Hypnosis C. Alexander Simpkins PhD Annellen M. Simpkins PhD

C. Alexander Simpkins PhD
Annellen M. Simpkins PhD
What is Hypnosis?
 People have been asking this question since
the time of the Greeks
 The only thing everyone agrees on is that one
definition of hypnosis has not been agreed on
 The phenomena of hypnosis are subject to
many variables that influence how they are
responded to and expressed.
 But thanks to more methods of examining
hypnosis, including imaging the brain, we are
learning more all the time!
Franz Anton Mesmer (1734-1815)
 Viennese physician
 Vital energy like magnetism that could be made to
act on the human body.
 It could be influenced by the practitioner to bring
about cures of disease, both mental and physical
 He came into conflict with the medical
establishment because of his claims.
 Today we are revisiting magnetism without mysticism
through treatment of conditions by magnetism
 This slowed the initial progress of experimentation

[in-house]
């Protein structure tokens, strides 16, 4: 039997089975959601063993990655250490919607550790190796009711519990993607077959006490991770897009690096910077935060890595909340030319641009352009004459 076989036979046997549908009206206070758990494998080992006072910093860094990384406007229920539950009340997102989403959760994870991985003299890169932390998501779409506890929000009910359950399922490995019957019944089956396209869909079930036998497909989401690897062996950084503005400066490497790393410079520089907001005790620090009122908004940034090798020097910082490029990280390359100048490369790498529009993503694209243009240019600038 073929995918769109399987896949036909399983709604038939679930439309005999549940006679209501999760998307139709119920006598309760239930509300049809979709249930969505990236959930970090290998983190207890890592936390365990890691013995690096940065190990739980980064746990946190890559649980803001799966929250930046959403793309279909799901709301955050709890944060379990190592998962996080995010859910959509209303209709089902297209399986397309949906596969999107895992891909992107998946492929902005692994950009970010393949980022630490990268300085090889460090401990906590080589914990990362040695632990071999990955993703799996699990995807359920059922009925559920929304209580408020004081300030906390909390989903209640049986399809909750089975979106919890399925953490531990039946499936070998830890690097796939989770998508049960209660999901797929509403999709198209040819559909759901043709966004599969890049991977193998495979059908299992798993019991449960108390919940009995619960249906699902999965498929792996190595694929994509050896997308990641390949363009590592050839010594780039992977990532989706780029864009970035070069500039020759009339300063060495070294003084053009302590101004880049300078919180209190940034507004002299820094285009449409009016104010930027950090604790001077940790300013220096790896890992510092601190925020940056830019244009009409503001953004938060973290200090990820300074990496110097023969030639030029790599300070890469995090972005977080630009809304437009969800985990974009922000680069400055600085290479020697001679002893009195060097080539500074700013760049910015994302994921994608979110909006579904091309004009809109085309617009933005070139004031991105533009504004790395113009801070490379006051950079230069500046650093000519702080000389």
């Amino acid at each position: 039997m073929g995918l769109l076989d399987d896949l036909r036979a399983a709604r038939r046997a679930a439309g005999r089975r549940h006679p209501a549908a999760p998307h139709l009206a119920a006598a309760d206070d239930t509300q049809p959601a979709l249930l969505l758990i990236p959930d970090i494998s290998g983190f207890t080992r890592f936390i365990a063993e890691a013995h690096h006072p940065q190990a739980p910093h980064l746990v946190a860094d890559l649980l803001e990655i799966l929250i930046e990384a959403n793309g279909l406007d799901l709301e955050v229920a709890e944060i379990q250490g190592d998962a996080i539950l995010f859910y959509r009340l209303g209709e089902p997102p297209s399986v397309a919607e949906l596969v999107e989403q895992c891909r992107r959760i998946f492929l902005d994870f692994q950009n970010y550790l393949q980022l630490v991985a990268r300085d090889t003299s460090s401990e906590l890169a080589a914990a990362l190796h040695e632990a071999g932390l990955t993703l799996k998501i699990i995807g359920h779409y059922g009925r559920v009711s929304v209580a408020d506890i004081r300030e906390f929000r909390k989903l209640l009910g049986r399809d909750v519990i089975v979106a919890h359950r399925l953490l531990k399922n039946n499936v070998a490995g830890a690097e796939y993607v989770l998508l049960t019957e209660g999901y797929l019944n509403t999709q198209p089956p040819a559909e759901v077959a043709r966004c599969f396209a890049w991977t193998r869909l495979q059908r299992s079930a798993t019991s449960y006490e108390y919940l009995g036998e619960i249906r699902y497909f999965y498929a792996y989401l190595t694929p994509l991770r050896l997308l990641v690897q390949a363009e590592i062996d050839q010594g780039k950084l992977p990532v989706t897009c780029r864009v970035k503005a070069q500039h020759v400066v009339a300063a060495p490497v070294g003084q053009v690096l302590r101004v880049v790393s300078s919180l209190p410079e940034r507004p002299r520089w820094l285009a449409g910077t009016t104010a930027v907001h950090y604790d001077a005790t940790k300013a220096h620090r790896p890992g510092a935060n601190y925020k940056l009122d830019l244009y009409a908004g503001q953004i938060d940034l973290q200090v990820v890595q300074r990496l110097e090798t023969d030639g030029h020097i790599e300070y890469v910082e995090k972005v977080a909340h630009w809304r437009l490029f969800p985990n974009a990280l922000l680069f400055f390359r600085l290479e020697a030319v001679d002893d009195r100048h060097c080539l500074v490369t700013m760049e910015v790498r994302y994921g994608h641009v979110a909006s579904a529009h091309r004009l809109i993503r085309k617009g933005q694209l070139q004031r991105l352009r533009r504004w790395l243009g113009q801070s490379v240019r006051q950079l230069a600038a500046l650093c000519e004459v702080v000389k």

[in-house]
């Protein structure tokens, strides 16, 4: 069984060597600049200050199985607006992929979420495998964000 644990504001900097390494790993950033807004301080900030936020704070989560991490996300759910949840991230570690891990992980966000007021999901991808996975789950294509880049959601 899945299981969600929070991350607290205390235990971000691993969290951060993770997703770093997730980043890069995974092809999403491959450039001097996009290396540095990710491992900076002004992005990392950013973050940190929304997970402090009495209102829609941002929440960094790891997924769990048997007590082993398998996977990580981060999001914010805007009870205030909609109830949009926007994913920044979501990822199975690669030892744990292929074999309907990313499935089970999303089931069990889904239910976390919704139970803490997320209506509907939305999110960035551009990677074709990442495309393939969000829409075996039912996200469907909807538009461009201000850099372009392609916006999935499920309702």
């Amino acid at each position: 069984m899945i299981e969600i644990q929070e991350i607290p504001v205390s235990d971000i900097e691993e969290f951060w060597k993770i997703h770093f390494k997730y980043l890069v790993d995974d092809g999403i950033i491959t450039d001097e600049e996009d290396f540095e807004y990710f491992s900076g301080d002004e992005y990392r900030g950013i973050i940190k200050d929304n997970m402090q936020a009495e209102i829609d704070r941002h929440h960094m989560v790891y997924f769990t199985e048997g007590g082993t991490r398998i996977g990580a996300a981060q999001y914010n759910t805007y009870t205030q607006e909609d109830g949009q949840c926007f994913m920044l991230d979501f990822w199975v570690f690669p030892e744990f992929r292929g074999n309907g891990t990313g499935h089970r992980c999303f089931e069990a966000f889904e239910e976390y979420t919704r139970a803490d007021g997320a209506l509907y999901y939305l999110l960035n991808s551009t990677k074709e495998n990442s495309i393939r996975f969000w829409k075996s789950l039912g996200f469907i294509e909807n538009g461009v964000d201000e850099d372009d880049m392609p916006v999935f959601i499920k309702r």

James Braid (1795-1860)
 One of earliest researchers who altered the
course that Mesmer had initiated
 Medical doctor who gave hypnosis the name
 He believed Mesmer had made errors in how he conducted
his experiments with patients
 Used careful observation of individual subjects to demystify
hypnosis and categorize its effects
 For example, experiment with sharpening senses
 Hypnotized person, blindfolded, could locate someone in
crowd with sense of smell
 Developed the theory of hypnosis as focused
attention, still an important view
Jean Martin Charcot (1835-1893)
 Some consider him the founder of neurology
as distinct discipline
 Created the Salpetriere School of Hypnosis
 Scientific approach
 Used narrow subject pool: female patients
with hysterical symptoms
 Defined hypnosis as hysteria